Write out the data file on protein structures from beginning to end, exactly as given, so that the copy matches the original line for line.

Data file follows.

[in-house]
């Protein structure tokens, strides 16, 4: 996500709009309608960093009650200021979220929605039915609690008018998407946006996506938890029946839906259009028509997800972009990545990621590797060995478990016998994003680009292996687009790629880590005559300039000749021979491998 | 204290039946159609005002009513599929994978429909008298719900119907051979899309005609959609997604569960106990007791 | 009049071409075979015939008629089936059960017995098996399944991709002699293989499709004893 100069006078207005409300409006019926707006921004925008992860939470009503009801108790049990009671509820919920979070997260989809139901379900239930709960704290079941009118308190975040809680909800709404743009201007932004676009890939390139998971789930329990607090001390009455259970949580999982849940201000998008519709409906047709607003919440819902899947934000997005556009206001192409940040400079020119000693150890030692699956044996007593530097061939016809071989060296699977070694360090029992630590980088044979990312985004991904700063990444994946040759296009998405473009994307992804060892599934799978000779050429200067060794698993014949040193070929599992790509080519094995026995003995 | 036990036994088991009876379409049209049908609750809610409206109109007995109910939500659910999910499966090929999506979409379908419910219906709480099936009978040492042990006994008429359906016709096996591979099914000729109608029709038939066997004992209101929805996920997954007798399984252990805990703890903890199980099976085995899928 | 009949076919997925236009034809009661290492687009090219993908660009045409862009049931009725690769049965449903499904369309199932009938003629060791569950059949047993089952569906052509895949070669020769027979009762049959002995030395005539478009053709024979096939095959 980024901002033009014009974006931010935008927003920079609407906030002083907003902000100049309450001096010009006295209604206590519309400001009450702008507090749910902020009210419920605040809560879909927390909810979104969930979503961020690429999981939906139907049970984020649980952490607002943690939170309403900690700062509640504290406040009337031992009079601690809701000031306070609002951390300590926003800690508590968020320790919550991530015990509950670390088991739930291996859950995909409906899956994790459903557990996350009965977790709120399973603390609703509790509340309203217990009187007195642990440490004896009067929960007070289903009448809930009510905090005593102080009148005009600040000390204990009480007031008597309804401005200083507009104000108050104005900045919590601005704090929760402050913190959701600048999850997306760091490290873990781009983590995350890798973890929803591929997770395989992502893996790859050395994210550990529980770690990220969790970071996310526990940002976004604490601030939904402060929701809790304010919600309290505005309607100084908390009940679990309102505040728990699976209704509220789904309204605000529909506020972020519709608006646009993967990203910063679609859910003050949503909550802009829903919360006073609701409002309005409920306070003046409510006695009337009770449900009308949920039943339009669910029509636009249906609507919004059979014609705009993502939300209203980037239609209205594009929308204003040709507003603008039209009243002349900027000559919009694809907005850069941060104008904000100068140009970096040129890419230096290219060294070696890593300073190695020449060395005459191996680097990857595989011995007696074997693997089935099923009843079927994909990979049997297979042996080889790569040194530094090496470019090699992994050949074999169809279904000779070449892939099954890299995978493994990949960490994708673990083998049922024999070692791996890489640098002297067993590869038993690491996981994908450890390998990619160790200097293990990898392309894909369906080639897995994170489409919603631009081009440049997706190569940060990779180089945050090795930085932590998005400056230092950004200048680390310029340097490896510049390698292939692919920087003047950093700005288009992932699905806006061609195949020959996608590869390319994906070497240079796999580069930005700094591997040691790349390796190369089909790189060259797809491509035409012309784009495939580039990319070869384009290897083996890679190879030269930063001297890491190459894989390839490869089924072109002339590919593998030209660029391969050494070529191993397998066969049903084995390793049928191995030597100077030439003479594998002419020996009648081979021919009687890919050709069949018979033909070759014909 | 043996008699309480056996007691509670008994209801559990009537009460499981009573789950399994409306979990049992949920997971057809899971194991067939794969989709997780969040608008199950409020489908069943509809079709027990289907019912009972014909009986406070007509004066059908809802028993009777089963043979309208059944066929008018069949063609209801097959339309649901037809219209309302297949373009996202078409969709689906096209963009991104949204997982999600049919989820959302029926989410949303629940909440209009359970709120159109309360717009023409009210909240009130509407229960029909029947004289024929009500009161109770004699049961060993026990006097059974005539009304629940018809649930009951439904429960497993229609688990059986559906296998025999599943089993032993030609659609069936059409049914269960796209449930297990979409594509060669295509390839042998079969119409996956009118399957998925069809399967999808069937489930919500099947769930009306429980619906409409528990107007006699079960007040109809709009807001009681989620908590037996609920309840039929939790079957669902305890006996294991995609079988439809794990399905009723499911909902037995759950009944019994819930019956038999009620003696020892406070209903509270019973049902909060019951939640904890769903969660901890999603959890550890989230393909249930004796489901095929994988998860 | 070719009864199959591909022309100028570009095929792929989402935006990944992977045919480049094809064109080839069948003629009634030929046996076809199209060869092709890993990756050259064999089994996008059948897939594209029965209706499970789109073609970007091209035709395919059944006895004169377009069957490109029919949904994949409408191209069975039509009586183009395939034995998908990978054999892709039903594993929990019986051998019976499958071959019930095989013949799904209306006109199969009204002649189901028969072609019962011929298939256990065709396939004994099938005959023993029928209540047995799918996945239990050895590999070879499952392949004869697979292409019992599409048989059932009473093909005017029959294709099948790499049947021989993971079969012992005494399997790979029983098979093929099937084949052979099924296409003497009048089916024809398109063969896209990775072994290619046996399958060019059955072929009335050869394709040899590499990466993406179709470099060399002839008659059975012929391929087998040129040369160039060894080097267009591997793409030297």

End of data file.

[in-house]
């Protein structure tokens, strides 16, 4: 996500709009309608960093009650200021979220929605039915609690008018998407946006996506938890029946839906259009028509997800972009990545990621590797060995478990016998994003680009292996687009790629880590005559300039000749021979491998 | 204290039946159609005002009513599929994978429909008298719900119907051979899309005609959609997604569960106990007791 | 009049071409075979015939008629089936059960017995098996399944991709002699293989499709004893 100069006078207005409300409006019926707006921004925008992860939470009503009801108790049990009671509820919920979070997260989809139901379900239930709960704290079941009118308190975040809680909800709404743009201007932004676009890939390139998971789930329990607090001390009455259970949580999982849940201000998008519709409906047709607003919440819902899947934000997005556009206001192409940040400079020119000693150890030692699956044996007593530097061939016809071989060296699977070694360090029992630590980088044979990312985004991904700063990444994946040759296009998405473009994307992804060892599934799978000779050429200067060794698993014949040193070929599992790509080519094995026995003995 | 036990036994088991009876379409049209049908609750809610409206109109007995109910939500659910999910499966090929999506979409379908419910219906709480099936009978040492042990006994008429359906016709096996591979099914000729109608029709038939066997004992209101929805996920997954007798399984252990805990703890903890199980099976085995899928 | 009949076919997925236009034809009661290492687009090219993908660009045409862009049931009725690769049965449903499904369309199932009938003629060791569950059949047993089952569906052509895949070669020769027979009762049959002995030395005539478009053709024979096939095959 980024901002033009014009974006931010935008927003920079609407906030002083907003902000100049309450001096010009006295209604206590519309400001009450702008507090749910902020009210419920605040809560879909927390909810979104969930979503961020690429999981939906139907049970984020649980952490607002943690939170309403900690700062509640504290406040009337031992009079601690809701000031306070609002951390300590926003800690508590968020320790919550991530015990509950670390088991739930291996859950995909409906899956994790459903557990996350009965977790709120399973603390609703509790509340309203217990009187007195642990440490004896009067929960007070289903009448809930009510905090005593102080009148005009600040000390204990009480007031008597309804401005200083507009104000108050104005900045919590601005704090929760402050913190959701600048999850997306760091490290873990781009983590995350890798973890929803591929997770395989992502893996790859050395994210550990529980770690990220969790970071996310526990940002976004604490601030939904402060929701809790304010919600309290505005309607100084908390009940679990309102505040728990699976209704509220789904309204605000529909506020972020519709608006646009993967990203910063679609859910003050949503909550802009829903919360006073609701409002309005409920306070003046409510006695009337009770449900009308949920039943339009669910029509636009249906609507919004059979014609705009993502939300209203980037239609209205594009929308204003040709507003603008039209009243002349900027000559919009694809907005850069941060104008904000100068140009970096040129890419230096290219060294070696890593300073190695020449060395005459191996680097990857595989011995007696074997693997089935099923009843079927994909990979049997297979042996080889790569040194530094090496470019090699992994050949074999169809279904000779070449892939099954890299995978493994990949960490994708673990083998049922024999070692791996890489640098002297067993590869038993690491996981994908450890390998990619160790200097293990990898392309894909369906080639897995994170489409919603631009081009440049997706190569940060990779180089945050090795930085932590998005400056230092950004200048680390310029340097490896510049390698292939692919920087003047950093700005288009992932699905806006061609195949020959996608590869390319994906070497240079796999580069930005700094591997040691790349390796190369089909790189060259797809491509035409012309784009495939580039990319070869384009290897083996890679190879030269930063001297890491190459894989390839490869089924072109002339590919593998030209660029391969050494070529191993397998066969049903084995390793049928191995030597100077030439003479594998002419020996009648081979021919009687890919050709069949018979033909070759014909 | 043996008699309480056996007691509670008994209801559990009537009460499981009573789950399994409306979990049992949920997971057809899971194991067939794969989709997780969040608008199950409020489908069943509809079709027990289907019912009972014909009986406070007509004066059908809802028993009777089963043979309208059944066929008018069949063609209801097959339309649901037809219209309302297949373009996202078409969709689906096209963009991104949204997982999600049919989820959302029926989410949303629940909440209009359970709120159109309360717009023409009210909240009130509407229960029909029947004289024929009500009161109770004699049961060993026990006097059974005539009304629940018809649930009951439904429960497993229609688990059986559906296998025999599943089993032993030609659609069936059409049914269960796209449930297990979409594509060669295509390839042998079969119409996956009118399957998925069809399967999808069937489930919500099947769930009306429980619906409409528990107007006699079960007040109809709009807001009681989620908590037996609920309840039929939790079957669902305890006996294991995609079988439809794990399905009723499911909902037995759950009944019994819930019956038999009620003696020892406070209903509270019973049902909060019951939640904890769903969660901890999603959890550890989230393909249930004796489901095929994988998860 | 070719009864199959591909022309100028570009095929792929989402935006990944992977045919480049094809064109080839069948003629009634030929046996076809199209060869092709890993990756050259064999089994996008059948897939594209029965209706499970789109073609970007091209035709395919059944006895004169377009069957490109029919949904994949409408191209069975039509009586183009395939034995998908990978054999892709039903594993929990019986051998019976499958071959019930095989013949799904209306006109199969009204002649189901028969072609019962011929298939256990065709396939004994099938005959023993029928209540047995799918996945239990050895590999070879499952392949004869697979292409019992599409048989059932009473093909005017029959294709099948790499049947021989993971079969012992005494399997790979029983098979093929099937084949052979099924296409003497009048089916024809398109063969896209990775072994290619046996399958060019059955072929009335050869394709040899590499990466993406179709470099060399002839008659059975012929391929087998040129040369160039060894080097267009591997793409030297």